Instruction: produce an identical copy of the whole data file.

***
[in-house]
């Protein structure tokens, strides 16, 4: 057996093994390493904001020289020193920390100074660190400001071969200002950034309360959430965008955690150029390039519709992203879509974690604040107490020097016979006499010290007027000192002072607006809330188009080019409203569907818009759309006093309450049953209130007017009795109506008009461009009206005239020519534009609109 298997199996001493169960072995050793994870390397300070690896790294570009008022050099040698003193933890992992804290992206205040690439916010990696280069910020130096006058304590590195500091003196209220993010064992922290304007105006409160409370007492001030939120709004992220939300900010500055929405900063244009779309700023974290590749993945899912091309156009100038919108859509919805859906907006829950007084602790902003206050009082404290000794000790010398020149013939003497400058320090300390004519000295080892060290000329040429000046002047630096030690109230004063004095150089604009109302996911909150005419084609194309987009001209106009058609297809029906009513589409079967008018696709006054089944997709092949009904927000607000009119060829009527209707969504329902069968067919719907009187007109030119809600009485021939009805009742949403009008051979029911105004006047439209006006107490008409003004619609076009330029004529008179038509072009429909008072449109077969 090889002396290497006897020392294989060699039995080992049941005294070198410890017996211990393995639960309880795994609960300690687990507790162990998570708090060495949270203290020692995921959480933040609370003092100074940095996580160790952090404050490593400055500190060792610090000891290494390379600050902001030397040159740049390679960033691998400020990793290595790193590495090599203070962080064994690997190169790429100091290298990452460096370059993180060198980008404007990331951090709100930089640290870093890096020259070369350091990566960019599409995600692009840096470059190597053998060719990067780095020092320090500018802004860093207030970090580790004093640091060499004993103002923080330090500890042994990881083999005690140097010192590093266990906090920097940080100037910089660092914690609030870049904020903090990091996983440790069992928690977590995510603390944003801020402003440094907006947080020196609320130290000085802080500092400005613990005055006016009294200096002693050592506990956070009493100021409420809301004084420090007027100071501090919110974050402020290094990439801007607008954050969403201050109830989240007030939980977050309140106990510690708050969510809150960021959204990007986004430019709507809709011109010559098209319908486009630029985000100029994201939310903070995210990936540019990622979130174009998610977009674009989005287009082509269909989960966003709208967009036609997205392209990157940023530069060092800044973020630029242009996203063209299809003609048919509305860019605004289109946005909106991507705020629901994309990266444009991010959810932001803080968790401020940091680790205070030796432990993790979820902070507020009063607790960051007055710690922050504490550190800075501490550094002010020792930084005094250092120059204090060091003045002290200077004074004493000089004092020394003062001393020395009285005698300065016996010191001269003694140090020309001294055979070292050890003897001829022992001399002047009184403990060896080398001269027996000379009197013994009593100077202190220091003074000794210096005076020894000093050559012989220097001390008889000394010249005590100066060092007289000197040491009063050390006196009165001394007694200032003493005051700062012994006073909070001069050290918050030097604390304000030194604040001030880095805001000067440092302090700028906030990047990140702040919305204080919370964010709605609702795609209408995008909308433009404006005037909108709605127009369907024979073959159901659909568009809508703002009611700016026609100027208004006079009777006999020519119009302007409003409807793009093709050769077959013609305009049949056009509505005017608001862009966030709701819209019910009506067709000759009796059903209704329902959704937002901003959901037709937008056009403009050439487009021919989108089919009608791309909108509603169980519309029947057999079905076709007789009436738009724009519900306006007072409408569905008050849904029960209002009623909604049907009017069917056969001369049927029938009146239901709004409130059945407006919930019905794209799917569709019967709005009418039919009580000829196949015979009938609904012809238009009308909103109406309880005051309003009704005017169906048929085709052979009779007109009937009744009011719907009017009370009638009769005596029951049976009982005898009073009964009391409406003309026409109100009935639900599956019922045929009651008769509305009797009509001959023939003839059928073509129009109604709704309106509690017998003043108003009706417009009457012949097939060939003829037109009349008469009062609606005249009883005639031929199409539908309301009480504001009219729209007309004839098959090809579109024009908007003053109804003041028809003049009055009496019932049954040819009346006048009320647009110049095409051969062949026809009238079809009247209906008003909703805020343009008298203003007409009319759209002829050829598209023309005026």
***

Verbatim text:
[in-house]
């Protein structure tokens, strides 16, 4: 057996093994390493904001020289020193920390100074660190400001071969200002950034309360959430965008955690150029390039519709992203879509974690604040107490020097016979006499010290007027000192002072607006809330188009080019409203569907818009759309006093309450049953209130007017009795109506008009461009009206005239020519534009609109 298997199996001493169960072995050793994870390397300070690896790294570009008022050099040698003193933890992992804290992206205040690439916010990696280069910020130096006058304590590195500091003196209220993010064992922290304007105006409160409370007492001030939120709004992220939300900010500055929405900063244009779309700023974290590749993945899912091309156009100038919108859509919805859906907006829950007084602790902003206050009082404290000794000790010398020149013939003497400058320090300390004519000295080892060290000329040429000046002047630096030690109230004063004095150089604009109302996911909150005419084609194309987009001209106009058609297809029906009513589409079967008018696709006054089944997709092949009904927000607000009119060829009527209707969504329902069968067919719907009187007109030119809600009485021939009805009742949403009008051979029911105004006047439209006006107490008409003004619609076009330029004529008179038509072009429909008072449109077969 090889002396290497006897020392294989060699039995080992049941005294070198410890017996211990393995639960309880795994609960300690687990507790162990998570708090060495949270203290020692995921959480933040609370003092100074940095996580160790952090404050490593400055500190060792610090000891290494390379600050902001030397040159740049390679960033691998400020990793290595790193590495090599203070962080064994690997190169790429100091290298990452460096370059993180060198980008404007990331951090709100930089640290870093890096020259070369350091990566960019599409995600692009840096470059190597053998060719990067780095020092320090500018802004860093207030970090580790004093640091060499004993103002923080330090500890042994990881083999005690140097010192590093266990906090920097940080100037910089660092914690609030870049904020903090990091996983440790069992928690977590995510603390944003801020402003440094907006947080020196609320130290000085802080500092400005613990005055006016009294200096002693050592506990956070009493100021409420809301004084420090007027100071501090919110974050402020290094990439801007607008954050969403201050109830989240007030939980977050309140106990510690708050969510809150960021959204990007986004430019709507809709011109010559098209319908486009630029985000100029994201939310903070995210990936540019990622979130174009998610977009674009989005287009082509269909989960966003709208967009036609997205392209990157940023530069060092800044973020630029242009996203063209299809003609048919509305860019605004289109946005909106991507705020629901994309990266444009991010959810932001803080968790401020940091680790205070030796432990993790979820902070507020009063607790960051007055710690922050504490550190800075501490550094002010020792930084005094250092120059204090060091003045002290200077004074004493000089004092020394003062001393020395009285005698300065016996010191001269003694140090020309001294055979070292050890003897001829022992001399002047009184403990060896080398001269027996000379009197013994009593100077202190220091003074000794210096005076020894000093050559012989220097001390008889000394010249005590100066060092007289000197040491009063050390006196009165001394007694200032003493005051700062012994006073909070001069050290918050030097604390304000030194604040001030880095805001000067440092302090700028906030990047990140702040919305204080919370964010709605609702795609209408995008909308433009404006005037909108709605127009369907024979073959159901659909568009809508703002009611700016026609100027208004006079009777006999020519119009302007409003409807793009093709050769077959013609305009049949056009509505005017608001862009966030709701819209019910009506067709000759009796059903209704329902959704937002901003959901037709937008056009403009050439487009021919989108089919009608791309909108509603169980519309029947057999079905076709007789009436738009724009519900306006007072409408569905008050849904029960209002009623909604049907009017069917056969001369049927029938009146239901709004409130059945407006919930019905794209799917569709019967709005009418039919009580000829196949015979009938609904012809238009009308909103109406309880005051309003009704005017169906048929085709052979009779007109009937009744009011719907009017009370009638009769005596029951049976009982005898009073009964009391409406003309026409109100009935639900599956019922045929009651008769509305009797009509001959023939003839059928073509129009109604709704309106509690017998003043108003009706417009009457012949097939060939003829037109009349008469009062609606005249009883005639031929199409539908309301009480504001009219729209007309004839098959090809579109024009908007003053109804003041028809003049009055009496019932049954040819009346006048009320647009110049095409051969062949026809009238079809009247209906008003909703805020343009008298203003007409009319759209002829050829598209023309005026």